could disagree that those arguments or theories are inconsistent with the holding in a prior
decision” of the Supreme Court. Id. Habeas relief is not appropriate unless each ground that
supported the state court’s decision is examined and found to be unreasonable under the AEDPA.
See Wetzel v. Lambert, 132 S. Ct. 1195, 1199 (2012). “If this standard is difficult to meet, that is
because it was meant to be.” Harrington, 562 U.S. at 102. Although 28 U.S.C. § 2254(d), as
amended by the AEDPA, does not completely bar federal courts from re-litigating claims that have
previously been rejected in the state courts, it preserves the authority for a federal court to grant
habeas relief only “in cases where there is no possibility fairminded jurists could disagree that the
state court’s decision conflicts with” the Supreme Court’s precedents. Id. Indeed, section 2254(d)
“reflects the view that habeas corpus is a guard against extreme malfunctions in the state criminal
justice systems, not a substitute for ordinary error correction through appeal.” Id. at 102-03. A
“readiness to attribute error [to a state court] is inconsistent with the presumption that state courts
know and follow the law.” Woodford v. Viscotti, 537 U.S. 19, 24 (2002). Therefore, in order to
obtain habeas relief in federal court, a state prisoner is required to show that the state-court’s
rejection of his claim “was so lacking in justification that there was an error well understood and
comprehended in existing law beyond any possibility for fairminded disagreement.” Harrington,
562 U.S. at 103. A state court’s factual determinations are presumed correct on federal habeas
review. See 28 U.S.C. § 2254(e)(1). A habeas petitioner may rebut this presumption of correctness
only with clear and convincing evidence. Id. Moreover, for claims that were adjudicated on the
merits in state court, habeas review is “limited to the record that was before the state court.” Cullen
v. Pinholster, 563 U.S. 170, 181 (2011).
A. Ineffective Assistance of Trial Counsel Claims (Claims I-III)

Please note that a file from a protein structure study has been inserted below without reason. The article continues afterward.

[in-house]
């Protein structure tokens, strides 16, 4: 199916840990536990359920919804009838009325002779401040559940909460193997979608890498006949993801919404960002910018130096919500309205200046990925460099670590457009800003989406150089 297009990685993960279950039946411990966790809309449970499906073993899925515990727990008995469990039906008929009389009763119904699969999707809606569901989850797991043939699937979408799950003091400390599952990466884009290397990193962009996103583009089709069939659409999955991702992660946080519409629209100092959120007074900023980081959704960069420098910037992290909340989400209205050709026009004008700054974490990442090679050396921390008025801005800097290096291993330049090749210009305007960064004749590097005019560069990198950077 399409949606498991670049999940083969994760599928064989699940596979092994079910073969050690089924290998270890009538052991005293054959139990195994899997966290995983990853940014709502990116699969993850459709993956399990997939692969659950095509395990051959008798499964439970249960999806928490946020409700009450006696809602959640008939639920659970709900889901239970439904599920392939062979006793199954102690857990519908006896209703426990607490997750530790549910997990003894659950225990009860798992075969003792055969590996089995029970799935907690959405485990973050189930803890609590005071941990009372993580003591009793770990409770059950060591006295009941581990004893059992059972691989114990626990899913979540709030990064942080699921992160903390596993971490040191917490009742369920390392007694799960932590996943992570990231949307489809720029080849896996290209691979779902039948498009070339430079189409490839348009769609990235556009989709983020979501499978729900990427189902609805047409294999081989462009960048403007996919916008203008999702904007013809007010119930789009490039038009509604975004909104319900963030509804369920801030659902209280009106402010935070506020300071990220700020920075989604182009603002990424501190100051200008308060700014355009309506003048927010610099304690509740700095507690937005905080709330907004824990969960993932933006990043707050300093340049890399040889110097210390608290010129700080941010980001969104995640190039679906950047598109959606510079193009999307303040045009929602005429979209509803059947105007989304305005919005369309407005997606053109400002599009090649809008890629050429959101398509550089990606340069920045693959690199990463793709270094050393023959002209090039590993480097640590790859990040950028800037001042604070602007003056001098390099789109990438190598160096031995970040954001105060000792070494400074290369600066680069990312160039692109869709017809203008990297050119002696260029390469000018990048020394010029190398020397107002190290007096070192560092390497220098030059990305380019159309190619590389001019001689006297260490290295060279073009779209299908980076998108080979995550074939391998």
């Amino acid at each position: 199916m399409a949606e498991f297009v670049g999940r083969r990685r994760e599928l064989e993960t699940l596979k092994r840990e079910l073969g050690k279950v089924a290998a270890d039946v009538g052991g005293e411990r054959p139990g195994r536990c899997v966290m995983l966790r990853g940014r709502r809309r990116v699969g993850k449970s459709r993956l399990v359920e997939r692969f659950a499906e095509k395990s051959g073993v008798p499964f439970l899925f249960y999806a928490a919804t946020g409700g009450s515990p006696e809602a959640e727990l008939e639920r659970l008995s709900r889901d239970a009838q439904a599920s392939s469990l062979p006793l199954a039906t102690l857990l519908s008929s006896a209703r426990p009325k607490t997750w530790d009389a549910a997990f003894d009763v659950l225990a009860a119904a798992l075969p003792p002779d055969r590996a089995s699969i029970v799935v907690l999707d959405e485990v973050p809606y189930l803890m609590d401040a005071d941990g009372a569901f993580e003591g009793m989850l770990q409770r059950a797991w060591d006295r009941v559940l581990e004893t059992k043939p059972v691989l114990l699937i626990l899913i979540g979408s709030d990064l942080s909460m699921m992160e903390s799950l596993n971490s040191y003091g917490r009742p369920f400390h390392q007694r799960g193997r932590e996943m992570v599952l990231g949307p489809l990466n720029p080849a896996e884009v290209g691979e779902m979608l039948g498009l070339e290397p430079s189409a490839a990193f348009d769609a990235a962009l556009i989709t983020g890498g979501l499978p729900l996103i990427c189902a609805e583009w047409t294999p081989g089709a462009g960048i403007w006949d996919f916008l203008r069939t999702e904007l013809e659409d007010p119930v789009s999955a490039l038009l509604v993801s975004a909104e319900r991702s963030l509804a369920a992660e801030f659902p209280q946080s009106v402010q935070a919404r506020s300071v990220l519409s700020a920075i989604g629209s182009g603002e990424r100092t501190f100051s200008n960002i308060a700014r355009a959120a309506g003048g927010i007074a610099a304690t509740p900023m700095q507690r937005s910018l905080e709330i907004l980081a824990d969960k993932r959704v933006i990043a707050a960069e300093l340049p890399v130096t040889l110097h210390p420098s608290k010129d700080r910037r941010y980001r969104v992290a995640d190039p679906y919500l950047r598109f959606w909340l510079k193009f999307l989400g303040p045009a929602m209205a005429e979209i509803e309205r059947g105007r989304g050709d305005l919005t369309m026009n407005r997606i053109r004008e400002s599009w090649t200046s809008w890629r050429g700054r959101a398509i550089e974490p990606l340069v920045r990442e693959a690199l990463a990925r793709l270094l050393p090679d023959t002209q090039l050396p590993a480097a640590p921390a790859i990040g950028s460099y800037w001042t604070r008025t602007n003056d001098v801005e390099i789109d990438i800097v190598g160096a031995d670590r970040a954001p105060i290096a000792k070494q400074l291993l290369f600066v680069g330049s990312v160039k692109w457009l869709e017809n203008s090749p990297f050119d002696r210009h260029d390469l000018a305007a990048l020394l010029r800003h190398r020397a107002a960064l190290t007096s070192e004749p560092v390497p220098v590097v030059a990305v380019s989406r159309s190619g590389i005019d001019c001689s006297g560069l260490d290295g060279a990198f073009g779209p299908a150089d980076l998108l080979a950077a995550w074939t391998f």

Petitioner argues that he was denied the effective assistance of counsel when his trial
attorney: (1) objected to the admission of autopsy photographs after the medical examiner’s
testimony and in front of the jury rather than in a pretrial motion in limine; (2) was repeatedly
reprimanded by the trial court for failing to examine witnesses properly and for arguing with the
court; and (3) failed to present an opening statement and failed to complete his closing argument.
An ineffective assistance of counsel claim has two components. Strickland v. Washington,
466 U.S. 668 (1984). A petitioner must show that counsel’s performance was deficient and that
the deficiency prejudiced the defense. Id. at 687. To establish deficient representation, a petitioner
must demonstrate that counsel’s representation “fell below an objective standard of
reasonableness.” Id. at 688. In order to establish prejudice, a petitioner must show that, but for
the constitutionally deficient representation, there is a “reasonable probability” that the outcome
of the proceeding would have been different. Id. at 694.
The AEDPA “erects a formidable barrier to federal habeas relief for prisoners whose claims
have been adjudicated in state court.” Burt v. Titlow, 134 S. Ct. 10, 16 (2013). The standard for
obtaining relief is “‘difficult to meet.’” White v. Woodall, 134 S. Ct. 1697, 1702 (2014), quoting
Metrish v. Lancaster, 133 S. Ct. 1781, 1786 (2013). In the context of an ineffective assistance of
counsel claim under Strickland, 466 U.S. 668 (1984), the standard is “all the more difficult”
because “[t]he standards created by Strickland and § 2254(d) are both highly deferential and when
the two apply in tandem, review is doubly so.” Harrington, 562 U.S. at 105 (internal citations and
quotation marks omitted). “[T]he question is not whether counsel’s actions were reasonable,” but
whether “there is any reasonable argument that counsel satisfied Strickland’s deferential standard.”
First, Petitioner argues that counsel was ineffective in objecting to the admission of autopsy
photographs in the presence of the jury rather than a pretrial motion in limine. Dr. Cheryl Loewe,
a deputy chief medical examiner for Wayne County, testified that she supervised the autopsy of
the victim in this case. Dr. Loewe testified that, during the course of the autopsy, photographs
were taken to document the victim’s wounds. She described the content of four exhibits which
were composites of photographs of the victim. See 3/19/2008 Tr. at 62-63, Pg. ID 516-17 (Dkt.
8-6). The photographs were not published to the jury at that time. Id. At the conclusion of Dr.